Kilrymont Road no answer for new St Andrews secondary school

Ex-Madras College rector Lindsay Matheson (right) pictured at the South Street campus quadrangle with his successor, Ian Jones (second from right) and two previous incumbents.
Ex-Madras College rector Lindsay Matheson (right) pictured at the South Street campus quadrangle with his successor, Ian Jones (second from right) and two previous incumbents.

Redevelopment of the Kilrymont Road site for a new secondary school in St Andrews is not the answer and should be rejected, according to a former rector of Madras College.

On the eve of yesterday’s meeting of Fife Council, aimed at focusing on the way forward following the collapse of the proposed deal with St Andrews University to build a new £40 million school on university land, Lindsay Matheson made it clear that officials must listen to the views of parents and other key groups before taking a final decision.

In an exclusive interview with the Citizen, he said,”My instinct is that any campaign against the preferred quick fix of Kilrymont has to be mounted by closely interested parties such as parents and the community council.

“My main concerns remain the small size and unsuitable location of the Kilrymont site. There is also the continued need to use the separate facility of Station Park at two miles distance, the additional travel time and costs for buses traversing the whole town twice daily, the additional environmental impact of this, and the distance pupils linking with university departments would have to travel.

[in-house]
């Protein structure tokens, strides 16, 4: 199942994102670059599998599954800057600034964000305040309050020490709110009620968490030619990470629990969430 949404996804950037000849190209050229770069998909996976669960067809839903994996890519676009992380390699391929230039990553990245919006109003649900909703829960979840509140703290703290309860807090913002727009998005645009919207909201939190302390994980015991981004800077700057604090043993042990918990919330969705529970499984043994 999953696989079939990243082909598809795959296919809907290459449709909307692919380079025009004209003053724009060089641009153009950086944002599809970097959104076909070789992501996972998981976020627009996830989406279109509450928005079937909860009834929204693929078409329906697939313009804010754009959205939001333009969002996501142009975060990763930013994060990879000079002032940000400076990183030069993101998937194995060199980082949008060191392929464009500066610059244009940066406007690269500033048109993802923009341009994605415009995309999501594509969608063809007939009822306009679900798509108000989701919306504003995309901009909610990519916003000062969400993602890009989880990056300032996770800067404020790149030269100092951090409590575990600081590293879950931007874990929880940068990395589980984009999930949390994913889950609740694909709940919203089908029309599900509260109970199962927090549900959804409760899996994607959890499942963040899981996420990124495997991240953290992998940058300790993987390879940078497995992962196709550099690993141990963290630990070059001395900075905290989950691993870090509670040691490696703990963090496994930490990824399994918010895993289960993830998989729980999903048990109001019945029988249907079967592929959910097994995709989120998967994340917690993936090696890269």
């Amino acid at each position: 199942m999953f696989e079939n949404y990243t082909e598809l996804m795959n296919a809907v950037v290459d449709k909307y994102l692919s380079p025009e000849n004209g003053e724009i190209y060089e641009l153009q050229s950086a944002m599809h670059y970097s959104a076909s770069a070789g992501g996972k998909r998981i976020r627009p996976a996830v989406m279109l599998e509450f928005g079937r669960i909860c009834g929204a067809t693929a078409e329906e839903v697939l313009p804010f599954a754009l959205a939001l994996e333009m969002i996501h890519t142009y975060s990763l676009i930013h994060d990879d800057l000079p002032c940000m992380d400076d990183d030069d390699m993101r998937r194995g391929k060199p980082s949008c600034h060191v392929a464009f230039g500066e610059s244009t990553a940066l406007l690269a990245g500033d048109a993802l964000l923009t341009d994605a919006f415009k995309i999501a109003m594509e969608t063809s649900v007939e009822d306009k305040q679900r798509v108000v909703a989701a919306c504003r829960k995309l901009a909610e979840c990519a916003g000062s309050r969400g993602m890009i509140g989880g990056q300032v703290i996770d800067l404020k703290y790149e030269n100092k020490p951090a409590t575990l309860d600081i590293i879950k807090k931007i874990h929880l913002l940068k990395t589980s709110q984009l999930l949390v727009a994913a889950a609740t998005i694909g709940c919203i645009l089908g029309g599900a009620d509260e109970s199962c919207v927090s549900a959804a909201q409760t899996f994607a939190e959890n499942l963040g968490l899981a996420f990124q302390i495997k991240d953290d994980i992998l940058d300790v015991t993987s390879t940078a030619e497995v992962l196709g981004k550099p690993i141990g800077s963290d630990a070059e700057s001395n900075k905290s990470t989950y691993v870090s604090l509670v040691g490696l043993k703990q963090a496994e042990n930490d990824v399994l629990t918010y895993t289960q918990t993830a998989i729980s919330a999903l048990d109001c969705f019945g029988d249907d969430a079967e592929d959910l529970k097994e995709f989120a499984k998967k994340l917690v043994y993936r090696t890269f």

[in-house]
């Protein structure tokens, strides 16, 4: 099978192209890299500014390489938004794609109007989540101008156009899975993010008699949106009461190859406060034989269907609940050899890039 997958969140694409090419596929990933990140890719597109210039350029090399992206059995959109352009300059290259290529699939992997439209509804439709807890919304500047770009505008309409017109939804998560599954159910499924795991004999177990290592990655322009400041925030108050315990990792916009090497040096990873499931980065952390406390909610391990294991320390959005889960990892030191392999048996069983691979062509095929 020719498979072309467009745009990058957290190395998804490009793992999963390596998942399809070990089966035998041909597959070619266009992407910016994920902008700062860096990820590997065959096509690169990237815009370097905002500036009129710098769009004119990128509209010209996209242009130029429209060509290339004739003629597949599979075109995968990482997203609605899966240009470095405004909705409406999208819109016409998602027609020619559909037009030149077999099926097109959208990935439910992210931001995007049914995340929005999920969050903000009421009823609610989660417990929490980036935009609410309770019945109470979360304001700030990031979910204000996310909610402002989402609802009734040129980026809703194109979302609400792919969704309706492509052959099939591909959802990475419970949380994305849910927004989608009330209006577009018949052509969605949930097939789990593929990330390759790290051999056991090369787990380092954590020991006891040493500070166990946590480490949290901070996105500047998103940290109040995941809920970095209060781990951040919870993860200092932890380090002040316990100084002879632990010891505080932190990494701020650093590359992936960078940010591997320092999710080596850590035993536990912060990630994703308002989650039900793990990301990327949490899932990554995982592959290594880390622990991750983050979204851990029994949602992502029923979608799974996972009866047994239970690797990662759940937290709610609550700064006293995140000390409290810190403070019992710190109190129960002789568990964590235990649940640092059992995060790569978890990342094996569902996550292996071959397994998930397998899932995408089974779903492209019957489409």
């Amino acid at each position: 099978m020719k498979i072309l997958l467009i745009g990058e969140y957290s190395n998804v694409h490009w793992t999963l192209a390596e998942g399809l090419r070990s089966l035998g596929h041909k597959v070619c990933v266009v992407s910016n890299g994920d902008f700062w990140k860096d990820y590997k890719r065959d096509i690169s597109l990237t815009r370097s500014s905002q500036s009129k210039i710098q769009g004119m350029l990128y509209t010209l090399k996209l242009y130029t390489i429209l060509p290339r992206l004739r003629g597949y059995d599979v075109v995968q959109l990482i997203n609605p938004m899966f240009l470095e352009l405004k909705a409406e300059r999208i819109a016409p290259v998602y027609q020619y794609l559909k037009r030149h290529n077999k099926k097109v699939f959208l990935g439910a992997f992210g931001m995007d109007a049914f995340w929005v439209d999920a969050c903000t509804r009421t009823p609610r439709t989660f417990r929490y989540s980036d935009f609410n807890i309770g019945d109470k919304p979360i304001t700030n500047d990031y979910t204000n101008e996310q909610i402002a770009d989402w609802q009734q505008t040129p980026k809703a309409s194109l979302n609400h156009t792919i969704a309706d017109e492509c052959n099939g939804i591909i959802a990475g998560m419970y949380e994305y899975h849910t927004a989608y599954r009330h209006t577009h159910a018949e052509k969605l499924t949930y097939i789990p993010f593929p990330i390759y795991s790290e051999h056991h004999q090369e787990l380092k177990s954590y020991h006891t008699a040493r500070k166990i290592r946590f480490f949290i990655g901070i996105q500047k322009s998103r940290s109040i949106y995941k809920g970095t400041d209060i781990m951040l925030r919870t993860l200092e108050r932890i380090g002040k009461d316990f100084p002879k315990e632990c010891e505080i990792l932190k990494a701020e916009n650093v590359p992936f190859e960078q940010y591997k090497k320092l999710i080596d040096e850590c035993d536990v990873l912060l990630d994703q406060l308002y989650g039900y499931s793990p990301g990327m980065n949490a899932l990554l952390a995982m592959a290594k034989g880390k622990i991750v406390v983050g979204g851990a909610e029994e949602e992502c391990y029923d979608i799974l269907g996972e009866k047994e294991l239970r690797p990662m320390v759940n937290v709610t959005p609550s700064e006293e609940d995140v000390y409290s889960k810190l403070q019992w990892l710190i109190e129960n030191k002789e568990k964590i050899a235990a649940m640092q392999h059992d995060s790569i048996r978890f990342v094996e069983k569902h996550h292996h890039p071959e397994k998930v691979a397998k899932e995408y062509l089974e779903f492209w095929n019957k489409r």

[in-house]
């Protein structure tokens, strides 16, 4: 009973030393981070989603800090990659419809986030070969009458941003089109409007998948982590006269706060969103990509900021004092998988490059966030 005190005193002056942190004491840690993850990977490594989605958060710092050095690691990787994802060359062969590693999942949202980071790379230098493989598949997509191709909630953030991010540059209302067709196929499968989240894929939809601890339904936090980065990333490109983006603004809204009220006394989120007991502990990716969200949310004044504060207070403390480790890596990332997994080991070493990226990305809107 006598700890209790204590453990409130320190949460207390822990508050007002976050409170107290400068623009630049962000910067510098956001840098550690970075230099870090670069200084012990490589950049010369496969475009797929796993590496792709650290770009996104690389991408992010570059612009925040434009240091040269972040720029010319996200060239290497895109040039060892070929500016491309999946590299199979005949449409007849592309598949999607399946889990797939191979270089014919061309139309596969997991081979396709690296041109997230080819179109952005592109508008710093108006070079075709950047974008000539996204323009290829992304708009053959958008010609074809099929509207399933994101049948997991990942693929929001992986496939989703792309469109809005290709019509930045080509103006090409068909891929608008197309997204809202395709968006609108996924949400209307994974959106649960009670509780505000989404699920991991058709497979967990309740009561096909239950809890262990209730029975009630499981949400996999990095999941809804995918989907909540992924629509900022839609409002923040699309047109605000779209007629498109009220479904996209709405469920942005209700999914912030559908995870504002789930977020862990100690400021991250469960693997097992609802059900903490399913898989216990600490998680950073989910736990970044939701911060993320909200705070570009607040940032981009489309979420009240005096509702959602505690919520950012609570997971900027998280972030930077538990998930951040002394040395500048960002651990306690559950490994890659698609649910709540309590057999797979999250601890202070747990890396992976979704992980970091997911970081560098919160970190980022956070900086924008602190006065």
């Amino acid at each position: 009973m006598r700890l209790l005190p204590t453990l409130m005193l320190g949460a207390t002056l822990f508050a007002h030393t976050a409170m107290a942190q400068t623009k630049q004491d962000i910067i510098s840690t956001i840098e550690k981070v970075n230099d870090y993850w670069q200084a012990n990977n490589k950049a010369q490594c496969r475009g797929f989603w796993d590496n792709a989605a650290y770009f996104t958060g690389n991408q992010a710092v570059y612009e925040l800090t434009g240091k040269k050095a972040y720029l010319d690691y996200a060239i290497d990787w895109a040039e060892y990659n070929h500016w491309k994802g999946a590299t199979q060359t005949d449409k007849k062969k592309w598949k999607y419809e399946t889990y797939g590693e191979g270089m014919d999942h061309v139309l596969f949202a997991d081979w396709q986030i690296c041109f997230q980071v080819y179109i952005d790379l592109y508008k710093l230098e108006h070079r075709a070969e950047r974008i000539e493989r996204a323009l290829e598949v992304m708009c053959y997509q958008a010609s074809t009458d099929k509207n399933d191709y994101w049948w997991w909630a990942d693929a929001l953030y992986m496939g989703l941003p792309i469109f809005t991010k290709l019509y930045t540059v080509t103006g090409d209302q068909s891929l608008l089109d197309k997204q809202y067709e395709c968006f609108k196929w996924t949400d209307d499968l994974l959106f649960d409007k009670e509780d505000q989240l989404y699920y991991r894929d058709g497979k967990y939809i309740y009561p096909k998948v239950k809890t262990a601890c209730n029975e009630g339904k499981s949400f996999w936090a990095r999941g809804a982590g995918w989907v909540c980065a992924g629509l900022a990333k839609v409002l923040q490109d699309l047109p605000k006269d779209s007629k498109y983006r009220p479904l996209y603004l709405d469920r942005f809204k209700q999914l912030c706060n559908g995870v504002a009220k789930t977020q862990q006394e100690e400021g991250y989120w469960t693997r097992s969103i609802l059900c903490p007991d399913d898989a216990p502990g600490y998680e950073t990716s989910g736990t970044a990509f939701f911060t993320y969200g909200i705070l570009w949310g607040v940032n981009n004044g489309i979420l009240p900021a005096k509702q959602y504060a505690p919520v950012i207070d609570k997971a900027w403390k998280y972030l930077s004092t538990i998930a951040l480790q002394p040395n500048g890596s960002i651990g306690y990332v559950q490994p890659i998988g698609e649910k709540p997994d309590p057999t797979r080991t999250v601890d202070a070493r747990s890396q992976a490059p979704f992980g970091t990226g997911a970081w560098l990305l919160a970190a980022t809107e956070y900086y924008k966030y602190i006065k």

“Once we know how plans match agreed criteria a considered case for various other single-site solutions should be possible.”

The local authority has pledged to revisit all the potential sites for a new school which include Station Park itself - an option being increasingly favoured by many - the present South Street and Kilrymont Road schools, Craigtoun Road, Pipeland, Strathkinness High Road, and university owned land at North Haugh and Langlands.

Also, as first revealed by the Citizen, Craigtoun Park - which is owned by the council - has now also been suggested.

Mr Matheson, who was involved at the outset of the historic proposals with the university a decade ago - he retired in 2007 - also questioned the continued use of Station Park for school sports activities if the council plumps for the Kilrymont option.

He concluded: ”Is this not, to an extent, still therefore a split site?”

Councillor Douglas Chapman, chair of the Education and Children’s Services Committee, said: ”Fife Council is still absolutely committed to a single-site Madras.

‘‘While we are anxious to get the project under way, we recognise the need and value in engaging with the local community.“

Subject to the outcome of yesterday’s council meeting in Glenrothes, a series of meetings will be held to explain the original site assessment exercise and to examine in more detail the methodology utilised and the weightings applied to each of the relevant factors.

The first meeting with members of the Local Development Group has been scheduled for September 27 in St Andrews.

It will be followed by a wider consultation in Blyth Hall, Newport, on October 4, and a similar event at Kilrymont on October 5. Thereafter, all of the original sites and Craigtoun Park will be re-scored based on the agreed weightings.

Councillor Chapman added that, prior to any report going to the relevant committee on November 10, it is planned to feed back all the information on the community engagement events and the resultant scored site assessment will be presented at another parents’ meeting on October 24 at Kilrymont.